Many banks tout their underwriting standards, of course, and no bank can avoid losses entirely, especially when the economy at large does poorly. Banks everywhere struggled during the recession with commercial loans that had seemed perfectly safe before 2008. Courts haven't been impressed with general claims made in hindsight about banks failing to monitor risk, Cole said.

However, if bank managers know a particular loan has gone irreversibly bad, but continue to carry it as performing, "that would strongly support the plaintiffs' case," he said.

The complaint makes such an allegation: "The company changed its criteria for classifying the performance of a loan so that the company could delay reporting loans that were clearly non-performing until well after the March 2010 offering," it says.

As evidence, the complaint cites quarterly reports showing Orrstown's listed nonaccrual loans grew from $4.27 million just before the stock offering to $23 million afterward.

It also focuses on Orrstown's lending relationship with Yorktown Funding Inc., a Camp Hill-area construction loan company. Yorktown Funding declared bankruptcy in February 2010; on March 19, Orrstown filed an SEC document saying it might not be able to recover $8.6 million it had lent the ailing lender.

Orrstown subsequently spent months working with Yorktown funding on a recapitalization plan. At one point the bank was pledged to lend an additional $7.8 million, but that deal broke down. In July 2011, Orrstown wrote off the $8.6 million in toto.

Yorktown was heavily involved in mortgage lending in south Florida, an epicenter of the housing bubble. Other banks had quickly stopped lending to such companies, the suit says. Orrstown's ongoing efforts to salvage the Yorktown relationship "highlighted to investors fundamental flaws and lapses in (the bank's) underwriting and management-led loan review process," the suit says.

Orrstown is committed to returning to profitability, and regulators' demands will help make it "a better bank," CEO Quinn told The (Harrisburg) Patriot-News in a May 26 article.

The bad loans were limited to a "very confined number," and the bank is healthy overall, he said.

Schultheis called Orrstown's recovery "a work in progress." He doubts the bank will be sold, he said.

"I don't think they could get a price that they would be willing to take at this stage of the game," he said.

Chimicles & Tikellis said it is seeking additional lead plaintiffs for the suit and looks forward to finding additional evidence through the discovery process as the suit moves forward.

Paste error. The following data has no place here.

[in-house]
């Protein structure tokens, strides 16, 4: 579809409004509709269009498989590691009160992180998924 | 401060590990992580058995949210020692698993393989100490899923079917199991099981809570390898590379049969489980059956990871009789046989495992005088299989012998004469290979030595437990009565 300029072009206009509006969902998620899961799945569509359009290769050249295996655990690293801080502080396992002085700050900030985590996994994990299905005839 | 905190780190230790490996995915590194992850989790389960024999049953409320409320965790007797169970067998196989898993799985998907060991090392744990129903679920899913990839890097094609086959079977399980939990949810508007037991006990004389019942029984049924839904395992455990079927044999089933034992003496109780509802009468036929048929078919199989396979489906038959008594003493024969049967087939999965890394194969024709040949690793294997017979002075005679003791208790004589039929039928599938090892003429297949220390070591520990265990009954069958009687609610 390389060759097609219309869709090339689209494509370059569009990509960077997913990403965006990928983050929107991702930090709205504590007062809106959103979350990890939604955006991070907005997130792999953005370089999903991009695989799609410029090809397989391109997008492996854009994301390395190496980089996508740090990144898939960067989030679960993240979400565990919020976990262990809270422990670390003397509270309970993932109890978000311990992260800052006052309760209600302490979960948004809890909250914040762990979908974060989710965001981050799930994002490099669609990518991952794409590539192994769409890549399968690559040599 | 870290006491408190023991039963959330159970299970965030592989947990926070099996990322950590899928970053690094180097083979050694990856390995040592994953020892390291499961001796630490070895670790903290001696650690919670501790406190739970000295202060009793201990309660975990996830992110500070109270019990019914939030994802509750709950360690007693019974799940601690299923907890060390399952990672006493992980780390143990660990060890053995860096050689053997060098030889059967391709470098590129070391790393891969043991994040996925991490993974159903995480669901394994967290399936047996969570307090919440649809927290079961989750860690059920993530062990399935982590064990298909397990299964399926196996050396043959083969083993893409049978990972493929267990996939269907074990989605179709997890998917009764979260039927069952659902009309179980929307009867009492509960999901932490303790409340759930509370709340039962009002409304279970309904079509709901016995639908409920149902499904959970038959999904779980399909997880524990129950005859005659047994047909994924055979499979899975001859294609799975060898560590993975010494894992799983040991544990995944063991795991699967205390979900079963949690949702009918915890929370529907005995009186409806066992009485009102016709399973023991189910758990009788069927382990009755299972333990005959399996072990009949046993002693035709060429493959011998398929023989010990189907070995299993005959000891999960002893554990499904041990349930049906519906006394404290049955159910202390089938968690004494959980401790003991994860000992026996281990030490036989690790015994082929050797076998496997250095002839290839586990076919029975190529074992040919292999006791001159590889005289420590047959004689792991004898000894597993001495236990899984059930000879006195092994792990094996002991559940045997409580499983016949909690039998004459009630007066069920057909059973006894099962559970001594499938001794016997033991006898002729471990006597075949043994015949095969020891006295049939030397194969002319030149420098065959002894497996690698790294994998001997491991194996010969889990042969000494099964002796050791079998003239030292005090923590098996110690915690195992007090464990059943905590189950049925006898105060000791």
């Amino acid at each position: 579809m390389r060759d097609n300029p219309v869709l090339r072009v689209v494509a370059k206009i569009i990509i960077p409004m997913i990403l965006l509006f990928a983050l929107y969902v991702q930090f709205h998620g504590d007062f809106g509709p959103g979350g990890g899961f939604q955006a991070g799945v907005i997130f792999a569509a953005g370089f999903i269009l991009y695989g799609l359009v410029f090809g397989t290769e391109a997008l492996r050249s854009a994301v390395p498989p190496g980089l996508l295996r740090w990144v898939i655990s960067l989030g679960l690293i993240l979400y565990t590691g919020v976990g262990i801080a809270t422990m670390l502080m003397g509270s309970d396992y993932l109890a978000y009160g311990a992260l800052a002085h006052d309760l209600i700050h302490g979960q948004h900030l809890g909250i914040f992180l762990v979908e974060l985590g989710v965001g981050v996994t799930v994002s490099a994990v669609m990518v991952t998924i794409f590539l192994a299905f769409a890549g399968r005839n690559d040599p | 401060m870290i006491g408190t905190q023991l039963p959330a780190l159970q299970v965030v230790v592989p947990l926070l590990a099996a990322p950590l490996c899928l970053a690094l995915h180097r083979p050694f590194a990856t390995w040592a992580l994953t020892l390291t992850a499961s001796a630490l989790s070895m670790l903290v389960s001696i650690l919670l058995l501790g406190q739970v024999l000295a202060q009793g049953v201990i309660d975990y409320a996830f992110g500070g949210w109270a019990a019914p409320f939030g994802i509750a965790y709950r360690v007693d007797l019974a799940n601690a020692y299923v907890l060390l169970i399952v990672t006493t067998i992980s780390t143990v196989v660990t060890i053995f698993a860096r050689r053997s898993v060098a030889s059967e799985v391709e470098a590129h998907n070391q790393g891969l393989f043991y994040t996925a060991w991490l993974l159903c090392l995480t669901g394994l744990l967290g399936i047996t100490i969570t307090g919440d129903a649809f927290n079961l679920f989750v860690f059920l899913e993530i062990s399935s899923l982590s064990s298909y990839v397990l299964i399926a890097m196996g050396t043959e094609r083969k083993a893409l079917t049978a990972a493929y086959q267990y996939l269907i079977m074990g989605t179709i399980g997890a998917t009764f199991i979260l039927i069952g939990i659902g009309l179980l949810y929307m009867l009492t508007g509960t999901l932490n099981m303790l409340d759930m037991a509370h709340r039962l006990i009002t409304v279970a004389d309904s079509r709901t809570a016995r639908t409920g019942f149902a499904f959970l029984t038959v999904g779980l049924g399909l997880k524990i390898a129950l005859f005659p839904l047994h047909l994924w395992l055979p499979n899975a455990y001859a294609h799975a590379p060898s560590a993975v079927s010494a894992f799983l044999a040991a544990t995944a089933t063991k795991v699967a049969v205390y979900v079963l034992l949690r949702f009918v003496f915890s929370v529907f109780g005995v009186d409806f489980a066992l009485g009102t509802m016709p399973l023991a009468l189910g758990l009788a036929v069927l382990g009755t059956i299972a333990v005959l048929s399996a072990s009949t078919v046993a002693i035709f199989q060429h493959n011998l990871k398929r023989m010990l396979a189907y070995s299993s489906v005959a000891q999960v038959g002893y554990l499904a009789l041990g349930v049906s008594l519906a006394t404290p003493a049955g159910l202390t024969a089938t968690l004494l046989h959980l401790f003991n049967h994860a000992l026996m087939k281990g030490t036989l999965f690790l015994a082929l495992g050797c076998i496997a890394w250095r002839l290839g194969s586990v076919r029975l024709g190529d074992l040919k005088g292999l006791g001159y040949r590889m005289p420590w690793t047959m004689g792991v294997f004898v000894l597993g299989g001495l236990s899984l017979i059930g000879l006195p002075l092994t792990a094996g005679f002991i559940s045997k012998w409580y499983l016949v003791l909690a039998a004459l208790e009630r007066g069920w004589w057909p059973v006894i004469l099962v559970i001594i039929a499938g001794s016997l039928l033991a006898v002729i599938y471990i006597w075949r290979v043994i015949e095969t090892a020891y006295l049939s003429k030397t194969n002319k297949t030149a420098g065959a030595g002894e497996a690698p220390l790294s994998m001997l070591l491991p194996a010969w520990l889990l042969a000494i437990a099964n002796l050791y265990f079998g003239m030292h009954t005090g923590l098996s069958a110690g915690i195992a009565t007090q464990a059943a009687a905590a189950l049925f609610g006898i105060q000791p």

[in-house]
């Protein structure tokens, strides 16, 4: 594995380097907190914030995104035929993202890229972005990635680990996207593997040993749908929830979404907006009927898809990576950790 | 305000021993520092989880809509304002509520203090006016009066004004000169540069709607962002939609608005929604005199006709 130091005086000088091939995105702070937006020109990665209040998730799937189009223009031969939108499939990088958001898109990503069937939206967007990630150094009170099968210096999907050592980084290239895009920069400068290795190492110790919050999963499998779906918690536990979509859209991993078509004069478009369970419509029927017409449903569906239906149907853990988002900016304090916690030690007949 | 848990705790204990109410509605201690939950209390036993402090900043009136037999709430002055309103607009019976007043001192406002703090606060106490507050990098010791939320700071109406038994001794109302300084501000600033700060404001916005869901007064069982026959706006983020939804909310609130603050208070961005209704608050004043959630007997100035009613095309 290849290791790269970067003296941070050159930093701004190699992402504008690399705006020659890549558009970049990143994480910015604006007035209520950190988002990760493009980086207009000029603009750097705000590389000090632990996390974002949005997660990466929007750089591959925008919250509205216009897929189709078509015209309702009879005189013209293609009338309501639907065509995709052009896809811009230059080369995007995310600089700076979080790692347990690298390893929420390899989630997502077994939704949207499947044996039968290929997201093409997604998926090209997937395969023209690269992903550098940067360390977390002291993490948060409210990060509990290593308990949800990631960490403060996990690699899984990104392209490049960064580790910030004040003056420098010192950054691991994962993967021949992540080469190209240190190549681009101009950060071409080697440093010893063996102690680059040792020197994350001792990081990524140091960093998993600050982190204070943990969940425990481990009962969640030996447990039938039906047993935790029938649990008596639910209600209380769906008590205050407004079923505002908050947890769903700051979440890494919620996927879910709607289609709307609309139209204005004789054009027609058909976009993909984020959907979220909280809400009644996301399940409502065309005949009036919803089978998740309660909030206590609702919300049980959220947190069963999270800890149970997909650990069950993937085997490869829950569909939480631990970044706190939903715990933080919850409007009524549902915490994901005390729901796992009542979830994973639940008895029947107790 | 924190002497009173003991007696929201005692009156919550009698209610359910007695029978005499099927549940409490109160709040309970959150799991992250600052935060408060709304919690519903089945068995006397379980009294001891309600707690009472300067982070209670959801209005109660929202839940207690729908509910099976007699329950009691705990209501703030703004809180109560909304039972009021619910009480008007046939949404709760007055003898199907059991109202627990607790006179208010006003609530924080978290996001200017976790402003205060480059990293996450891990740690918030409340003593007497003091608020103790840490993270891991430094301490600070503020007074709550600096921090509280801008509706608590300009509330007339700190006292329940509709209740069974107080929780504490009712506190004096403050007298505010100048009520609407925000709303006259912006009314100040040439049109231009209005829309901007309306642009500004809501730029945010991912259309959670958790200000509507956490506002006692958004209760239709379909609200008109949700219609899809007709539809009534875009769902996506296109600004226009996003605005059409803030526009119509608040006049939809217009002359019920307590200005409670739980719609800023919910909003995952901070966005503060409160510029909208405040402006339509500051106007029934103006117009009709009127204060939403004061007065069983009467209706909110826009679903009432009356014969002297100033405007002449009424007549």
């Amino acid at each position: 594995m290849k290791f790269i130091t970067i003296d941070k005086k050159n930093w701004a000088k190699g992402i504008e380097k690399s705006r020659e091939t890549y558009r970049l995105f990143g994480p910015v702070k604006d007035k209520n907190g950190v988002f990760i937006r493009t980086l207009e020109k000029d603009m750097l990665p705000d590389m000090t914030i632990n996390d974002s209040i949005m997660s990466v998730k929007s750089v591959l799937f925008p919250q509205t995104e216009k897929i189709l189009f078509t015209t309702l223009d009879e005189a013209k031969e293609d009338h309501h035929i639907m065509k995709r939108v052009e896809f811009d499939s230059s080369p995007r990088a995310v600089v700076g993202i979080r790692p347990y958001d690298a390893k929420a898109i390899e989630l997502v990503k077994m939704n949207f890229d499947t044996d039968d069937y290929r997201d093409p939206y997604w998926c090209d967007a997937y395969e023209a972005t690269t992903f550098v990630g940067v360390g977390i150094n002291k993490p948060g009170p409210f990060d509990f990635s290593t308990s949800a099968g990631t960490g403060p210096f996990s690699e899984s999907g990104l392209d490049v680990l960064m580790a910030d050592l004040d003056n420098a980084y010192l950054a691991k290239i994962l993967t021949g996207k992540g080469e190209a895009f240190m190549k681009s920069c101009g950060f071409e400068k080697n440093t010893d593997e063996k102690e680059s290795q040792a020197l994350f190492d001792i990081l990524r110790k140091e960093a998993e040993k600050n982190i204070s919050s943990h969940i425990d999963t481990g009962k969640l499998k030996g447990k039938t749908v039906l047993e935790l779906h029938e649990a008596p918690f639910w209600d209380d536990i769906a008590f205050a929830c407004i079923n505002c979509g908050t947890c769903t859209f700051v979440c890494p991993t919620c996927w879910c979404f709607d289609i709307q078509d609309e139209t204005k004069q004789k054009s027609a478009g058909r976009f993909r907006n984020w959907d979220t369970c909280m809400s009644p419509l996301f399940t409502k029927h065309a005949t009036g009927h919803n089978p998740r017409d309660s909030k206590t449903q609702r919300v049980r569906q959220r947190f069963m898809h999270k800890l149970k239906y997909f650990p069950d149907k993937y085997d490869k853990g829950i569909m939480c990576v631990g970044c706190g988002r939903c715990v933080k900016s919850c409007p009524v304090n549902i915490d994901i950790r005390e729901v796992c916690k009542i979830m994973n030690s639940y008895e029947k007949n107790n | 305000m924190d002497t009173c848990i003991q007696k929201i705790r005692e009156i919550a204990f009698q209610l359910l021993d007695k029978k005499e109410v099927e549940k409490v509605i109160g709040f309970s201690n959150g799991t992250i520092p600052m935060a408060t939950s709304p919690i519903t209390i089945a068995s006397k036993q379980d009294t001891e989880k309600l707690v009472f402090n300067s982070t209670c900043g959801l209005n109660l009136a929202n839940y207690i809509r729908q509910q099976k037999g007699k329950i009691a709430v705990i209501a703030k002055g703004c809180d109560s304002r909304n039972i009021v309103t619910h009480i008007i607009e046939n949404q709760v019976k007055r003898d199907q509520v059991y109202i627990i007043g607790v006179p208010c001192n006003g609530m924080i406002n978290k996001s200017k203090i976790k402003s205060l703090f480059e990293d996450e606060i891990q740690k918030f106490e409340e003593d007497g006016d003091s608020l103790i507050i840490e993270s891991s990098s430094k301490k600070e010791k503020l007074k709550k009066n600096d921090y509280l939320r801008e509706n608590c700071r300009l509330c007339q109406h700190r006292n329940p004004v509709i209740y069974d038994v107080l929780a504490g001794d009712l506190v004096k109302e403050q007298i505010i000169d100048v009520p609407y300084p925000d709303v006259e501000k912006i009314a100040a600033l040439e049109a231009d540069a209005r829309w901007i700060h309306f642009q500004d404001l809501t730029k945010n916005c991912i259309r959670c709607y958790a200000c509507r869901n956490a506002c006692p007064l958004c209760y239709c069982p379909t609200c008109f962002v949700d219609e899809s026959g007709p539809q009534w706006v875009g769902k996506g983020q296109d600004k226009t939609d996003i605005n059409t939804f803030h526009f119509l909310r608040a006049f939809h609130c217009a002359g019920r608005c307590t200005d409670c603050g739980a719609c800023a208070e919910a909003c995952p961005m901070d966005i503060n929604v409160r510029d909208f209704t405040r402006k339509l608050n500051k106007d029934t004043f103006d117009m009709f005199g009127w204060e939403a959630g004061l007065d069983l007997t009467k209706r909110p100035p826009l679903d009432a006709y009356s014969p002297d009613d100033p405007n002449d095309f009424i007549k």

Orrstown Bank — a timeline

April 29, 2009 — Orrstown debuts on the Nasdaq stock index under the ticker symbol ORRF.

February 2010 — Camp Hill-area mortgage lender Yorktown Funding Inc. files for Chapter 11 bankruptcy.

March 10, 2010 — Orrstown stock closes at $36.42, its high for the year.

March 15, 2010 — Orrstown files its 2009 annual report, vouching for "a high quality loan portfolio with no unusual or undue concentrations of credit."

March 19, 2010 — Orrstown says in a SEC filing that it plans to list $8.6 million in loans to Yorktown as nonperforming in its next quarterly report.

March 24, 2010 — Orrstown stock drops 23 percent in two days.

March 29, 2010 — Orrstown announces completion of a $37.5 million stock offering.

May 2010 — Orrstown reclassifies $18.75 million in loans as nonperforming.

November 2010 — Orrstown ceases to say in quarterly statements it is "not aware of any current recommendations" by regulators that could impact its operations.

March 31, 2011 — The Federal Reserve and the Pennsylvania Department of Banking launch a non-public examination of Orrstown.

April 6, 2011 — Orrstown stock closes at a high for the year of $29.28 per share.

July 14, 2011 — Orrstown determines its Yorktown Funding loans are a total loss and charges off the $8.6 million in principal. Its stock price drops 23 percent in two business days.

July 28, 2011 — Orrstown announces a second-quarter loss of $10.6 million and says it is outsourcing "certain credit review responsibilities."

October 2011 — Orrstown announces it is suspending its quarterly dividend at the direction of the Federal Reserve. CEO Thomas Quinn calls the bank "safe and sound" in a letter to investors. Its stock price drops more than 30 percent in two days.

March 2012 — The Federal Reserve and Pennsylvania Department of Banking issue enforcement actions requiring Orrstown to improve its risk management and loan portfolio.

May 25, 2012 — Class action lawsuit filed. Orrstown stock closes at $7.84 per share.

Source: SEC documents, complaint filed May 25 in federal court by Chimicles & Tikellis, Yahoo Finance